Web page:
The Judgement of Jeremy

2 09 2015
Jeremy Corbyn

Jeremy Corbyn

“Jawad’s case is, I believe, a miscarriage of justice”

A miscarriage of justice; that’s how Jeremy Corbyn described the conviction of Jawad Botmeh, sentenced to 20 years in prison for terrorist offences, in a letter to Botmeh’s employer.

There is a chasm of difference between ‘miscarriage of justice’ and failing to get off on a technicality. That difference seems lost on Corbyn.

Botmeh’s conviction is discussed in a lot more detail in an earlier post – click here – but here are a few salient details: Read the rest of this entry »

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Jeremy Corbyn – The Bombers’ friend

31 08 2015
Jeremy Corbyn

Jeremy Corbyn

Samar Alami

Samar Alami

Jawad Botmeh

Jawad Botmeh

 

 

 

 

 

 

 

Much has been made of Jeremy Corbyn’s associates in recent weeks but no attention has been given so far to his  dedicated support and campaigning inside and outside parliament for, two terrorists convicted in relation to bombings which maimed 20 people in the UK. Read the rest of this entry »





Suzanne and Society

14 08 2011

Category; Criminal Law, Politics

© Getty

Someone I’ll call Suzanne was on my mind recently, while society watched, horrified, as the certainty of order disappeared.

Throughout Britain, smiling as they smashed in shops to take what they felt like or simply burn the place down, I saw lots of Suzannes.

I first met Suzanne because she’d been charged with theft. The childrens’ home she lived in, or rather was based in, had called the police after she had demanded a pound for an ice-cream and, when they had refused because of some rule infraction, she had gone and taken the pound anyway. They called the police because she took a pound. And the police came. And they arrested her. And the CPS charged her. And she was sent to court. Because she stole a pound for an ice-cream. Read the rest of this entry »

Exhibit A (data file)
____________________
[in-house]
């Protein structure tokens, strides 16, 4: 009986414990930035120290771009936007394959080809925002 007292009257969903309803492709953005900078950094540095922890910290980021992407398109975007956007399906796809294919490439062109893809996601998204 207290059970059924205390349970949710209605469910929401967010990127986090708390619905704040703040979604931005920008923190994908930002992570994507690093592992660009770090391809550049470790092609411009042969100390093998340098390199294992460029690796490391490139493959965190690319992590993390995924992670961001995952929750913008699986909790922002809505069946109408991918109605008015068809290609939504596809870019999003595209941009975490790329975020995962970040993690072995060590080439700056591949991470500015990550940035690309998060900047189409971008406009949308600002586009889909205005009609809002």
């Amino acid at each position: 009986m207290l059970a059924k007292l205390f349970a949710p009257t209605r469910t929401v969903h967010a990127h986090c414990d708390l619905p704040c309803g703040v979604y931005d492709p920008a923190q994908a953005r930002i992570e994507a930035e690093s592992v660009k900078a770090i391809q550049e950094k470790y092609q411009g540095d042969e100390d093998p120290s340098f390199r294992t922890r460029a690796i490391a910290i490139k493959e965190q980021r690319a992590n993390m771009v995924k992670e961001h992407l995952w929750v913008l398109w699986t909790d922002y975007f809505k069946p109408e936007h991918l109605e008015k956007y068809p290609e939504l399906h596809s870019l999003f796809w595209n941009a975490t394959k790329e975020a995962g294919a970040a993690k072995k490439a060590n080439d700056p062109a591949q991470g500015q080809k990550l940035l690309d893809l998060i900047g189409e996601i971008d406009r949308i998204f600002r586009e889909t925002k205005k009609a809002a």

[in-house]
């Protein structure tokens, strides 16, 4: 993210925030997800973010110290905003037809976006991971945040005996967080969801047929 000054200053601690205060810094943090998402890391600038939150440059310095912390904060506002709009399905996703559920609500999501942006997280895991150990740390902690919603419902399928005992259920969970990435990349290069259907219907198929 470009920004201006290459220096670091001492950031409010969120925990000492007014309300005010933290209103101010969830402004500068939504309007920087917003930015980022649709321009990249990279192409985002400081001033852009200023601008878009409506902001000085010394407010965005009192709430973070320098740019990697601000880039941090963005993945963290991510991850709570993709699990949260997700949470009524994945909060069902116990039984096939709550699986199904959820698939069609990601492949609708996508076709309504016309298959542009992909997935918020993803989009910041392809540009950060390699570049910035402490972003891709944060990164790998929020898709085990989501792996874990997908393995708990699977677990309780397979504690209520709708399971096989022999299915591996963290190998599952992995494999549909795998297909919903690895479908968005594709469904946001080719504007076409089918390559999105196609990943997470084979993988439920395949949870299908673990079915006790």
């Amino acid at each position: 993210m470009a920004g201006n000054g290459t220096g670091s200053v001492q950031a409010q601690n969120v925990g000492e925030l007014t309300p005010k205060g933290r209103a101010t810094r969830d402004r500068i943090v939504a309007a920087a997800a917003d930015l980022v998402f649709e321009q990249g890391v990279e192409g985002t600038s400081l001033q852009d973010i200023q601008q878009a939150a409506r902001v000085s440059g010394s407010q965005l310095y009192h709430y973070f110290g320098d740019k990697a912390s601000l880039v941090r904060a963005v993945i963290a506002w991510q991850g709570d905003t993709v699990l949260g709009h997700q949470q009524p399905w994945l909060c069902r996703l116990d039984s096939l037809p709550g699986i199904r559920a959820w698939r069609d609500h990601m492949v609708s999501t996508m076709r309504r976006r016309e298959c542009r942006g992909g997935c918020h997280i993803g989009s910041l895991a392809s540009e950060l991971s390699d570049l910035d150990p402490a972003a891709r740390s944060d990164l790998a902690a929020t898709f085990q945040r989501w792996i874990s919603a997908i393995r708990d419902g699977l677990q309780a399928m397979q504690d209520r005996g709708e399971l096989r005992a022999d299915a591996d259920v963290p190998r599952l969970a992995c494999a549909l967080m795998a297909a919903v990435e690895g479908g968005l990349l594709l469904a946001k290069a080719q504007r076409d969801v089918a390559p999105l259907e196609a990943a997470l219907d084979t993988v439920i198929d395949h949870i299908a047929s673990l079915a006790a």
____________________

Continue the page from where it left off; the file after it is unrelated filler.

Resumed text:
Flash Yob

13 08 2011

Category; Politics, Criminal Law

There’s an anguished debate in the UK, and much puzzled scrutiny from abroad, about the nature of the recent civil disturbances in the UK; it’s usually referred to as ‘rioting‘, but they weren’t really riots.

People can’t see past political motivation for such disorder; the Syrian Ambassador to the UN was even crowing that they mirrored what was happening in Syria – see here. Well, he would, woudn’t he…

It’s very simple. They were Flash Mobs with looting and/or destruction;  a Flash Yob.





Rowan Laxton Speaks…

12 12 2010

Category; Rowan Laxton, Criminal Law, Anti-Semitism, Middle East

© Daily Telegraph

Professor Geoffrey Pullum has been speaking up for Rowan Laxton on his blog. It’s interesting to read the views on the subject of a distinguished American academic living in the UK especially as he’s had the benefit of a phone conversation with Laxton himself… Read the rest of this entry »





Legislating without due care and attention

21 08 2010

Category: Law, Criminal Law, Politics

Solicitor Nick “Mr Loophole” Freeman is so proud of his reputation for securing acquittals for road traffic offences that he has a google ad that pops up if you type Mr Loophole. He has also trademarked the name – click here. Read the rest of this entry »





Clean up the mess

20 05 2010

Category: Politics, Law

The British Deputy Prime Minister has announced that some of the thousands of laws created by the last government will be scaled back.

Good thing too. There are plenty that can be got rid of, but in terms of criminal law it’s the absurd complexity that needs to be addressed head on.

I’ve devoted several posts on this blog to someone who was charged with the most minor criminal offence possible. That case was interesting for other reasons, but the procedures highlight what an unwieldy monster the criminal justice system has become.

I’ll try and break down the case so you can see what I mean… Read the rest of this entry »